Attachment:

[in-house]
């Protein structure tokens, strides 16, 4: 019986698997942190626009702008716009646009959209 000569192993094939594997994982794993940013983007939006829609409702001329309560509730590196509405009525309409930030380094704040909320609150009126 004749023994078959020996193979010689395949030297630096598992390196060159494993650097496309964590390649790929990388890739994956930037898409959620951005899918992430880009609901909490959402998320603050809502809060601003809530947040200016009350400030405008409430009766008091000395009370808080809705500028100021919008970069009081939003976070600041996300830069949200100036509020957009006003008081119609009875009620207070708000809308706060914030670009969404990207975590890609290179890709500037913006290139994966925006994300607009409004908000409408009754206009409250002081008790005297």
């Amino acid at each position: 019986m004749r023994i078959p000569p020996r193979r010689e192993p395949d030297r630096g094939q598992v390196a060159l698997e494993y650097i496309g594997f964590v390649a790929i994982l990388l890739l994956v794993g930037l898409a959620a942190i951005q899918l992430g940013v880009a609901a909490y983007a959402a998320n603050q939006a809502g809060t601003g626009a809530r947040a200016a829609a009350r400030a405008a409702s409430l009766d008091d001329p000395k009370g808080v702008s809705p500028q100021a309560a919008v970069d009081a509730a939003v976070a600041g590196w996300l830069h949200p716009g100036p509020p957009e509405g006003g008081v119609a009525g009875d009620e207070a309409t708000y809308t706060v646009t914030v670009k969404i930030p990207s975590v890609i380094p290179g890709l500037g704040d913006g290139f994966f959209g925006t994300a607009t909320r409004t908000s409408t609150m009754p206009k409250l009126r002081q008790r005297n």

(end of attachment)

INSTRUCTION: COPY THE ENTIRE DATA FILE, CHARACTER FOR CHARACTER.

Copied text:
[in-house]
């Protein structure tokens, strides 16, 4: 019986698997942190626009702008716009646009959209 000569192993094939594997994982794993940013983007939006829609409702001329309560509730590196509405009525309409930030380094704040909320609150009126 004749023994078959020996193979010689395949030297630096598992390196060159494993650097496309964590390649790929990388890739994956930037898409959620951005899918992430880009609901909490959402998320603050809502809060601003809530947040200016009350400030405008409430009766008091000395009370808080809705500028100021919008970069009081939003976070600041996300830069949200100036509020957009006003008081119609009875009620207070708000809308706060914030670009969404990207975590890609290179890709500037913006290139994966925006994300607009409004908000409408009754206009409250002081008790005297």
């Amino acid at each position: 019986m004749r023994i078959p000569p020996r193979r010689e192993p395949d030297r630096g094939q598992v390196a060159l698997e494993y650097i496309g594997f964590v390649a790929i994982l990388l890739l994956v794993g930037l898409a959620a942190i951005q899918l992430g940013v880009a609901a909490y983007a959402a998320n603050q939006a809502g809060t601003g626009a809530r947040a200016a829609a009350r400030a405008a409702s409430l009766d008091d001329p000395k009370g808080v702008s809705p500028q100021a309560a919008v970069d009081a509730a939003v976070a600041g590196w996300l830069h949200p716009g100036p509020p957009e509405g006003g008081v119609a009525g009875d009620e207070a309409t708000y809308t706060v646009t914030v670009k969404i930030p990207s975590v890609i380094p290179g890709l500037g704040d913006g290139f994966f959209g925006t994300a607009t909320r409004t908000s409408t609150m009754p206009k409250l009126r002081q008790r005297n």